Public Buildings:

Own or Lease?

T-GGD-89-42: Published: Sep 26, 1989. Publicly Released: Sep 26, 1989.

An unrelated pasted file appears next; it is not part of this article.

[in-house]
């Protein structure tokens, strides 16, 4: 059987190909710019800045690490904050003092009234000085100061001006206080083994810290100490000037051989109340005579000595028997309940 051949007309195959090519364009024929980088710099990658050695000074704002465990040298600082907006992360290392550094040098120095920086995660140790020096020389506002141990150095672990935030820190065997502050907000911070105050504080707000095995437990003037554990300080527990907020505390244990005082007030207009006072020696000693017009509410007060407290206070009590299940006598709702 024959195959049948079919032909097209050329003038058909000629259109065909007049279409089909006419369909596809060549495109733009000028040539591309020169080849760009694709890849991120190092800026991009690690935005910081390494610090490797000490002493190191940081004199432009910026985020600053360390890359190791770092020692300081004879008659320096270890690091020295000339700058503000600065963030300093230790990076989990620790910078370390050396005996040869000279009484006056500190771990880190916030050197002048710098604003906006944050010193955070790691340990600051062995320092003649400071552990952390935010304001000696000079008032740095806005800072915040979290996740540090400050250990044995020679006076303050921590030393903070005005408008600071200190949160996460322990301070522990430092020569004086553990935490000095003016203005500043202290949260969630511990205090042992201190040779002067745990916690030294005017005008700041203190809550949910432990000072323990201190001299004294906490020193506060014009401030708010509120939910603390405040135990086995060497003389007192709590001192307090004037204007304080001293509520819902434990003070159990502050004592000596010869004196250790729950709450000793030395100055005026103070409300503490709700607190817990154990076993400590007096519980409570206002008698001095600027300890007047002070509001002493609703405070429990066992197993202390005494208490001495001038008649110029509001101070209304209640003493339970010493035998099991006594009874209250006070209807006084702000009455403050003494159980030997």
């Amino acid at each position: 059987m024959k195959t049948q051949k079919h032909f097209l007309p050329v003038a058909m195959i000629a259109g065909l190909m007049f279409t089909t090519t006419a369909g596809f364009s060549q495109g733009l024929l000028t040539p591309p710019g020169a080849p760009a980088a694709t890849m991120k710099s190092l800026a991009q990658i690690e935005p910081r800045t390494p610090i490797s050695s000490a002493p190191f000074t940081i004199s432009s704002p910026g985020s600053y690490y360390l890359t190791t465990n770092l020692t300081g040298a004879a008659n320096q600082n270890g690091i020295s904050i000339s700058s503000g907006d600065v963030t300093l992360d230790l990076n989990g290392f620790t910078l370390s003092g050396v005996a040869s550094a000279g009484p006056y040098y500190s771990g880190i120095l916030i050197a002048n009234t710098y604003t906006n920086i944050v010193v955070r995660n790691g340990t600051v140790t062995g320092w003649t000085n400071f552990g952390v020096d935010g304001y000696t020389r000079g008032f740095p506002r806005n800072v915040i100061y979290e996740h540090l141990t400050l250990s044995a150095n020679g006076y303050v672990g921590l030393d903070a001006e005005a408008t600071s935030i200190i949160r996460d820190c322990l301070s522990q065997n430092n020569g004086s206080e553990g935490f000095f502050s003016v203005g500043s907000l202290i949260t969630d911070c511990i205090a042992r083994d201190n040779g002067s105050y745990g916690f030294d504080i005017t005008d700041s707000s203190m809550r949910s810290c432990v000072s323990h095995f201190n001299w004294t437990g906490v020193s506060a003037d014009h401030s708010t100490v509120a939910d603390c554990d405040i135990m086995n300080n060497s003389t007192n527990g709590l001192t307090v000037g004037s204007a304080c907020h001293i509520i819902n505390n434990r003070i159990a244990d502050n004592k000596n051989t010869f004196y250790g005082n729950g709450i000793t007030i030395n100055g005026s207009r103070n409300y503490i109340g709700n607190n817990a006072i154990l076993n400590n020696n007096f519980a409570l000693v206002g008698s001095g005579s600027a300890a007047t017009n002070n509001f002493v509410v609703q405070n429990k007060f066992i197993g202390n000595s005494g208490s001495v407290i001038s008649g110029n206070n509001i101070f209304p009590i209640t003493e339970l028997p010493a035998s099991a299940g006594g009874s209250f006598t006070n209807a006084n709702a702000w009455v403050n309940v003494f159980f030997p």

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GAO discussed the General Services Administration's (GSA) efforts to reduce the proportion of costly leased space in its office space inventory. GAO noted that: (1) GSA estimated that its cost of leasing space would increase from $900 million in 1986 to $2 billion by the end of the next decade; (2) although the GSA building purchase program needed some management improvements, it provided an economical means for acquiring office space; (3) GSA could save $12 billion over 30 years if it undertook 43 proposed office construction projects, at a total cost of $3 billion, between fiscal years 1991 and 1995; (4) federal ownership of about 25 percent of the space that GSA proposed to lease in 1988 would save about $116 million over 30 years; (5) leasing was preferable in some cases, especially in terms of temporary office space needs; (6) the Federal Buildings Fund only annually generated an average of $97 million for construction and acquisition between 1975 and 1988; (7) the Office of Management and Budget did not plan to reimpose previous restrictions on rents GSA charged to tenant agencies; (8) the federal cash budget's failure to distinguish between capital investment outlays and current operational outlays makes leasing appear to be a cost-effective alternative; (9) GSA use of such alternative financing methods as purchase contracts and lease-purchase agreements did not result in the savings it could obtain through Department of the Treasury financing; and (10) GSA lacked a long-range facility plan to identify its overall space needs and economical ways to meet them.

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